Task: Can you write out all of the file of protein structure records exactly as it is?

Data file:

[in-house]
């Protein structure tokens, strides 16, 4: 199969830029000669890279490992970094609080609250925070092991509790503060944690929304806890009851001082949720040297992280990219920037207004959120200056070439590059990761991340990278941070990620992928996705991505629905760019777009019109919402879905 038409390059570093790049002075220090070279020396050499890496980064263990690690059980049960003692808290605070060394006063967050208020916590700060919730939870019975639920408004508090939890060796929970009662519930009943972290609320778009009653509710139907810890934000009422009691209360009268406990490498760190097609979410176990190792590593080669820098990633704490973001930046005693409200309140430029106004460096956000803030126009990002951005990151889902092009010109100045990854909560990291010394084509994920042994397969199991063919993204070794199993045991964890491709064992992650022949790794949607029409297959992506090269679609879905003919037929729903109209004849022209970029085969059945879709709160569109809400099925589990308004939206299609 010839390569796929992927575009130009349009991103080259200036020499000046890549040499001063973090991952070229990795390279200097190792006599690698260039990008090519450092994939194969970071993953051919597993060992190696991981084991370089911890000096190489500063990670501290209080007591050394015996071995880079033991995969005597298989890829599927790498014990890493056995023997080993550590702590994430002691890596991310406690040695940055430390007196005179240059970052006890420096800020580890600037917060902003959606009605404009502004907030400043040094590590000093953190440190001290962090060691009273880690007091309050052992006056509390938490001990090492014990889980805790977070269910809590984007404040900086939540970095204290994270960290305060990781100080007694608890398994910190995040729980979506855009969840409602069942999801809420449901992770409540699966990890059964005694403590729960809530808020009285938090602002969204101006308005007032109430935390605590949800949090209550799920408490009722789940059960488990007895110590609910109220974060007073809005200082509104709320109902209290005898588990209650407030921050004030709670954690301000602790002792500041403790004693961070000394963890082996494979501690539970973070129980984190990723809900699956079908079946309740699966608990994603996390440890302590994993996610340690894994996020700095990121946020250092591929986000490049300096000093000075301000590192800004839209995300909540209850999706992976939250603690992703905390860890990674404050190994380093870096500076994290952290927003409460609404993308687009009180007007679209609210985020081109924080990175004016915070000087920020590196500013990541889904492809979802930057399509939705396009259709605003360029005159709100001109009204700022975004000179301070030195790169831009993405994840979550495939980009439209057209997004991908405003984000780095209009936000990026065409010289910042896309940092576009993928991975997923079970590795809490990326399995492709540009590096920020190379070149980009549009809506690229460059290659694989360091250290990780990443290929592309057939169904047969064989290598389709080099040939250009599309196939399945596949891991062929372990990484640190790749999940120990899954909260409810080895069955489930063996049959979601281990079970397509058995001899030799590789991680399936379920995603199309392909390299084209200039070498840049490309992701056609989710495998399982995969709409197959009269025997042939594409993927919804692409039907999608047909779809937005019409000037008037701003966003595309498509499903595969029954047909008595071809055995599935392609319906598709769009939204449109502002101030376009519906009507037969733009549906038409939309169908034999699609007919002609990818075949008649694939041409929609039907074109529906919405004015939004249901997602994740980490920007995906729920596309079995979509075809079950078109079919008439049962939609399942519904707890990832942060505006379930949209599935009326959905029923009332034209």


[in-house]
């Protein structure tokens, strides 16, 4: 199969830029000669890279490992970094609080609250925070092991509790503060944690929304806890009851001082949720040297992280990219920037207004959120200056070439590059990761991340990278941070990620992928996705991505629905760019777009019109919402879905 038409390059570093790049002075220090070279020396050499890496980064263990690690059980049960003692808290605070060394006063967050208020916590700060919730939870019975639920408004508090939890060796929970009662519930009943972290609320778009009653509710139907810890934000009422009691209360009268406990490498760190097609979410176990190792590593080669820098990633704490973001930046005693409200309140430029106004460096956000803030126009990002951005990151889902092009010109100045990854909560990291010394084509994920042994397969199991063919993204070794199993045991964890491709064992992650022949790794949607029409297959992506090269679609879905003919037929729903109209004849022209970029085969059945879709709160569109809400099925589990308004939206299609 010839390569796929992927575009130009349009991103080259200036020499000046890549040499001063973090991952070229990795390279200097190792006599690698260039990008090519450092994939194969970071993953051919597993060992190696991981084991370089911890000096190489500063990670501290209080007591050394015996071995880079033991995969005597298989890829599927790498014990890493056995023997080993550590702590994430002691890596991310406690040695940055430390007196005179240059970052006890420096800020580890600037917060902003959606009605404009502004907030400043040094590590000093953190440190001290962090060691009273880690007091309050052992006056509390938490001990090492014990889980805790977070269910809590984007404040900086939540970095204290994270960290305060990781100080007694608890398994910190995040729980979506855009969840409602069942999801809420449901992770409540699966990890059964005694403590729960809530808020009285938090602002969204101006308005007032109430935390605590949800949090209550799920408490009722789940059960488990007895110590609910109220974060007073809005200082509104709320109902209290005898588990209650407030921050004030709670954690301000602790002792500041403790004693961070000394963890082996494979501690539970973070129980984190990723809900699956079908079946309740699966608990994603996390440890302590994993996610340690894994996020700095990121946020250092591929986000490049300096000093000075301000590192800004839209995300909540209850999706992976939250603690992703905390860890990674404050190994380093870096500076994290952290927003409460609404993308687009009180007007679209609210985020081109924080990175004016915070000087920020590196500013990541889904492809979802930057399509939705396009259709605003360029005159709100001109009204700022975004000179301070030195790169831009993405994840979550495939980009439209057209997004991908405003984000780095209009936000990026065409010289910042896309940092576009993928991975997923079970590795809490990326399995492709540009590096920020190379070149980009549009809506690229460059290659694989360091250290990780990443290929592309057939169904047969064989290598389709080099040939250009599309196939399945596949891991062929372990990484640190790749999940120990899954909260409810080895069955489930063996049959979601281990079970397509058995001899030799590789991680399936379920995603199309392909390299084209200039070498840049490309992701056609989710495998399982995969709409197959009269025997042939594409993927919804692409039907999608047909779809937005019409000037008037701003966003595309498509499903595969029954047909008595071809055995599935392609319906598709769009939204449109502002101030376009519906009507037969733009549906038409939309169908034999699609007919002609990818075949008649694939041409929609039907074109529906919405004015939004249901997602994740980490920007995906729920596309079995979509075809079950078109079919008439049962939609399942519904707890990832942060505006379930949209599935009326959905029923009332034209």